5 out of 5 stars
5 out of 5 stars
(6user reviews)
The 100 best horror films, horror movies, jaws

Time Out says

5 out of 5 stars

Is there such a thing as a perfect film? One that knows what it wants to achieve and does it, flawlessly, artfully and intelligently? If so, then ‘Jaws’ is as good a candidate as any. Thirty-seven years on (and reissued in a new HD print), this tale of an island community terrorised by a killer shark still feels timeless and terrifying. The characterisation is precise and acutely observed (it’s one of the great guys-on-a-mission flicks), the dialogue is witty and wise, and the plot fits together like a finely crafted watch. The performances – not just leads, but the kids, townsfolk and the grief-stricken mother too – are impeccable. Best of all is Steven Spielberg’s direction: the camera moves like a predatory animal, gliding eerily across the surface of the vast Atlantic, creating sequences of almost unbearable suspense (never mind that the scariest scene was shot in a swimming pool). It’s no wonder a generation of holidaymakers still thinks twice before stepping into the water.



Release details

Release date:
Friday June 15 2012
124 mins

Cast and crew

Users say (6)

5 out of 5 stars

Average User Rating

4.6 / 5

Rating Breakdown

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2 people listening

Perhaps one of the most complete films I have ever seen: thrills, spills, light comedy, drama, tension, gore, singing and a very satisfying ending (although to be honest I had an awful lot of sympathy for the poor old shark, who was only doing what comes naturally!)

Spielberg did a wonderful job against all the odds (running over budget/deadlines, technical problems with "Bruce" the shark; script rewrites, problems with the weather, pressure from the studios, Robert Shaw's drunken and aggressive behaviour, especially towards Richard Dreyfuss off-screen); Verna Fields' editing is sublime, and John Williams' score is just the icing on the cake.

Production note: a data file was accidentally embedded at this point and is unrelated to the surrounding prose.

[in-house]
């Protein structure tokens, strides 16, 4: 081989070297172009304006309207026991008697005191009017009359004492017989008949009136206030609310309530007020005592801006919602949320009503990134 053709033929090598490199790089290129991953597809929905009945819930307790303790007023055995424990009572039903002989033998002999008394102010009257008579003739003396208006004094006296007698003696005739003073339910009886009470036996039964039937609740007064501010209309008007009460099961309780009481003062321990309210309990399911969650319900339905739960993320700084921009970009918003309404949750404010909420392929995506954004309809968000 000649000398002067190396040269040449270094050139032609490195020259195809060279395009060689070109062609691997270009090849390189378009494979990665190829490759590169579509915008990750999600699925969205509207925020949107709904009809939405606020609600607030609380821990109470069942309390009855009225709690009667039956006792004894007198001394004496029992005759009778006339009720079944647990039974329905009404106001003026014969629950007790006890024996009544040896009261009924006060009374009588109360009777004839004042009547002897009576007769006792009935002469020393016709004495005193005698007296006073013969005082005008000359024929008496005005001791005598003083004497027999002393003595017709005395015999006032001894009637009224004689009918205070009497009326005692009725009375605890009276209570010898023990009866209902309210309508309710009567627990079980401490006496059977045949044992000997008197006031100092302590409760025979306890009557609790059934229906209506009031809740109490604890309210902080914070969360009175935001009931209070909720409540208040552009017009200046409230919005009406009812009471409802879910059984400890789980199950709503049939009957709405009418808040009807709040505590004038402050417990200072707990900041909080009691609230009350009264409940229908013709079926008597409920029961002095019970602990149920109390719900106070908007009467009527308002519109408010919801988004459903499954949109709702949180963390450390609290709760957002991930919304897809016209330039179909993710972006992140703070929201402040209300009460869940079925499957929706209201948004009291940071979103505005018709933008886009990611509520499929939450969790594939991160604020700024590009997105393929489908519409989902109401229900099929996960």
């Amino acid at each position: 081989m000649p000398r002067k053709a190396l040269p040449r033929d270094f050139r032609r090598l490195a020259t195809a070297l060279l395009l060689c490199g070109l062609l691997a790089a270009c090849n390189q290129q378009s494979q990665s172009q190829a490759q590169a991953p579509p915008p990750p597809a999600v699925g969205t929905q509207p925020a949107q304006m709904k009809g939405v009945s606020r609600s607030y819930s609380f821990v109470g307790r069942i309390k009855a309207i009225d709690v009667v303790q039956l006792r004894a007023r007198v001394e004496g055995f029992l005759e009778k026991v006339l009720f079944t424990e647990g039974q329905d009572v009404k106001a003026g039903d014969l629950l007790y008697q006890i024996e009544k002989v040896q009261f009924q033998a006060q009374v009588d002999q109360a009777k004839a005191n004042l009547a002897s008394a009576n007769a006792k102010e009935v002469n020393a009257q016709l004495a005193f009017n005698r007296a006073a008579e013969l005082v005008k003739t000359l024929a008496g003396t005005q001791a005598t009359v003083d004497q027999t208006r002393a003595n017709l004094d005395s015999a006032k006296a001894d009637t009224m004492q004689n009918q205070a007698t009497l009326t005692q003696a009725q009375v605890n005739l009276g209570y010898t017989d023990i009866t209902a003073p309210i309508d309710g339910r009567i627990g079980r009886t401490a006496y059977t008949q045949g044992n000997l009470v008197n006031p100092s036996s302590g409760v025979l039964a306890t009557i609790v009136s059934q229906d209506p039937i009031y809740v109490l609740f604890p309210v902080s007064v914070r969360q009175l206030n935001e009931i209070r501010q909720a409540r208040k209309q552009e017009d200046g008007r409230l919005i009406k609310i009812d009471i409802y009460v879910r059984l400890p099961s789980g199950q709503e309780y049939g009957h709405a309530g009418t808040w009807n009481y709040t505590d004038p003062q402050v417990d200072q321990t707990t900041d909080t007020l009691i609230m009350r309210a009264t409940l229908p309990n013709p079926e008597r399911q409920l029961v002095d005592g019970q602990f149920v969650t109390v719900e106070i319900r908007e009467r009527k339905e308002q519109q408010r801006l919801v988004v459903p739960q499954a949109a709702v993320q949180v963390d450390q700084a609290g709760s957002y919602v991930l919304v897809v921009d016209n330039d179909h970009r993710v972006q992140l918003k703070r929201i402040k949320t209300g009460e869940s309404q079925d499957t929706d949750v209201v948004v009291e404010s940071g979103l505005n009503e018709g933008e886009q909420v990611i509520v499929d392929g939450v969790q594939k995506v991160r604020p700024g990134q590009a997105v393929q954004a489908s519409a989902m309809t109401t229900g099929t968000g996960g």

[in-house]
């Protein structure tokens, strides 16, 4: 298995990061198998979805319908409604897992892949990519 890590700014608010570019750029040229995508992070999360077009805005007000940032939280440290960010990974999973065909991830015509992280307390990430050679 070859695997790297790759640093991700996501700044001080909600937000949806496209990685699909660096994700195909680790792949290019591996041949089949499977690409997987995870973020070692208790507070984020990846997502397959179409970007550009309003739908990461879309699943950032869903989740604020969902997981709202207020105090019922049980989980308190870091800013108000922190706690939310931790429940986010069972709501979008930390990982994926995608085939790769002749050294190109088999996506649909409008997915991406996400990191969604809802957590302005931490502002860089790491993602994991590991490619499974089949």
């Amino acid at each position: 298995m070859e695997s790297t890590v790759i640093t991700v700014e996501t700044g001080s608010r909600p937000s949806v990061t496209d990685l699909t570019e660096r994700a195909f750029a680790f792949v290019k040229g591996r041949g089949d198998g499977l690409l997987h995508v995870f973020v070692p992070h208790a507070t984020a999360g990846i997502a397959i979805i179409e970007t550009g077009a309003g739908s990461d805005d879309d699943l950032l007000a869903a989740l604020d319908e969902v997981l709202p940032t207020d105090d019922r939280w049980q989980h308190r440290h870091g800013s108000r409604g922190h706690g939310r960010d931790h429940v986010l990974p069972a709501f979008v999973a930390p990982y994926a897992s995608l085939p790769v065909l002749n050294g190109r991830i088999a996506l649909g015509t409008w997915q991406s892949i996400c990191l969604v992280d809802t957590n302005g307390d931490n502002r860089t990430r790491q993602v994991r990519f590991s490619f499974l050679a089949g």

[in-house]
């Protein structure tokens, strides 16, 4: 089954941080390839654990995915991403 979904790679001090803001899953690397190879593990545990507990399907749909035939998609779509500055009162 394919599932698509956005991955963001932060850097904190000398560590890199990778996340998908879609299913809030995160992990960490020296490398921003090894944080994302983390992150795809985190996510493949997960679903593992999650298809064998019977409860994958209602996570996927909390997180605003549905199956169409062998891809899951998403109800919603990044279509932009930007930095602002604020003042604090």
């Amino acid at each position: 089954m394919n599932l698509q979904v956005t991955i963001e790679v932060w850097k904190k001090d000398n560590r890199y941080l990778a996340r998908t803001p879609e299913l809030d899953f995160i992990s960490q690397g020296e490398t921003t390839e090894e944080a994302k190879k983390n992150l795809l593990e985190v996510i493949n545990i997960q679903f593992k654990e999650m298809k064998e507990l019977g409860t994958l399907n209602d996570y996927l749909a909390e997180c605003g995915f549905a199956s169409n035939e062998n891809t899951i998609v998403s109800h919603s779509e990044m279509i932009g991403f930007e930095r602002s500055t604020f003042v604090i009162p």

Can't believe this film is approaching its silver anniversary in a few years time; seems almost timeless and relevant. 


Spielberg's flawless film has stood the test of time. The acting is superb and the tension is still strong even upon the umpteenth viewing! My partner has used the camera-work as part of her teaching again and again and the students love analysing it and using it as inspiration for their own work.


This was on at the BFI as part of a Spielberg retrospective. The 450 seat auditorium was full on a Friday night for a 41 year old movie. That fact alone testifies to the strength of this film.

It was my first time seeing it and I am surprised how well it has stood the test of time. It is a thriller that delivers thrills. It is the first time that I have heard gasps from the audience in a movie theatre in a very long time, the face in the boat is a genuine jump back in your seat moment. The character development is good and the script is excellent, it has some very funny moments to lighten the mood. The music is possibly the most famous film score ever and it matches the action perfectly. The only part of the movie that shows its age is the shark itself, but even this is interesting to see from a history of cinema perspective.

Jaws won 3 academy awards; editing, score and sound. The only surprise is that it didn't win more. It regularly appears in lists of all-time best films. Having just seen it, 41 years late, its inclusion in those lists is fully justified.


Gripping though it is, Jaws is let down by the Hollywood sweetening of the novel. In the book, Matt Hooper has an affair with the sheriff's wife – and is 'punished' in the end by becoming shark-food. Richard Dreyfuss and Roy Scheider [great performance from this under-valued actor] swimming off together doesn't have the same power. 

Also worth noting: the score for this movie is so central to its cinematic power that John Williams should get billing equal to Spielberg's.

moderatorStaff Writer

One of the greatest nail biting movies you're ever likely to see - it plays on our innate fear of great big fish with razor sharp teeth lurking whenever we go for a dip. The tension rises and falls throughout and is accompanied by a great soundtrack that stays with you forever!